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Companies left in the dark not knowing where sensitive data resides

New Ponemon study shows almost 60 percent of organizations do not know where their sensitive and confidential data is located

Last week the Ponemon Institute released a study showing that 60 percent of Canadian companies do not believe they are equipped to fight cyber attacks and data theft. On June 24, Ponemon published another study indicating that there is a problem more pressing to IT practitioners than online breaches: not knowing where sensitive and confidential data is located.

Ponemon surveyed 1,587 Global IT and IT security practitioners in over 16 countries and 57 percent of respondents said that the unknown location of sensitive data keeps them up at night. This concern topped hacker attacks at 23 percent and malicious employees at 6 percent. In fact, a majority of the organizations are in the dark, with only 16 percent knowing where all their sensitive structured data is located and an even smaller 7 percent knowing where all sensitive unstructured data resides.


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Dr. Larry Ponemon, the chairman and founder of Ponemon Institute, states, "The majority of respondents agree that not knowing the location of data poses a serious security threat. Clearly, the time is ripe for a wider adoption of the technologies and expertise to make data-centric security an enterprise priority."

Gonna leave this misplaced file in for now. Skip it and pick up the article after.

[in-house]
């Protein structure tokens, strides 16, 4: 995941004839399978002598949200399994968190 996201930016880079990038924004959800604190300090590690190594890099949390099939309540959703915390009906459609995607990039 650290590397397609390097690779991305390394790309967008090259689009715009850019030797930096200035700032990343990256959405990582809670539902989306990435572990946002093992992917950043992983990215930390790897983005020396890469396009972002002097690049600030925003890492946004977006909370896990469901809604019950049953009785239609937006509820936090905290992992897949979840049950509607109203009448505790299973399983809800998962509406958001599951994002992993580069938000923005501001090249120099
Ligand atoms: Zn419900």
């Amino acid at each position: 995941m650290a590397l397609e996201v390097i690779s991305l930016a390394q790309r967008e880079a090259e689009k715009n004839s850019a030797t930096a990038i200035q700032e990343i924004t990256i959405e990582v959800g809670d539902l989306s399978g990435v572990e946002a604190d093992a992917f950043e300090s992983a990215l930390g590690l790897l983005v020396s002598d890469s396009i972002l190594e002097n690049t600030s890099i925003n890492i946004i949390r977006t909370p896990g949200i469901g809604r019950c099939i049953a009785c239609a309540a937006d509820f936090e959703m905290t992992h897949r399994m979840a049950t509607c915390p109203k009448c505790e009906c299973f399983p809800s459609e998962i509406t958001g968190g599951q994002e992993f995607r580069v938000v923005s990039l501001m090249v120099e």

According to the study, automated sensitive data-discovery solutions can help reduce risk and increase security effectiveness. Almost 70 percent of the respondents believe that automated data discovery would be beneficial.

Automated solutions that can find the location of sensitive data such as Secure@Source by Informatica are recommended. Amit Walia, senior vice president and general manager at Application ILM, Informatica, says, "Informatica Secure@Source will deliver on that need, helping to eliminate what organizations around the world recognize as a severe security exposure. In a giant step for data-centric security, Secure@Source will help companies visualize risk by means of a 'data risk heat map,' intelligently monitor data usage patterns and protect sensitive data based on a customer-defined risk index."

Contributing Author

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Jessica Liu

Jessica Liu is a sophomore at Haverford College, where she is majoring in political science. At InsideCounsel, she reports on news for the Women, Influence,...

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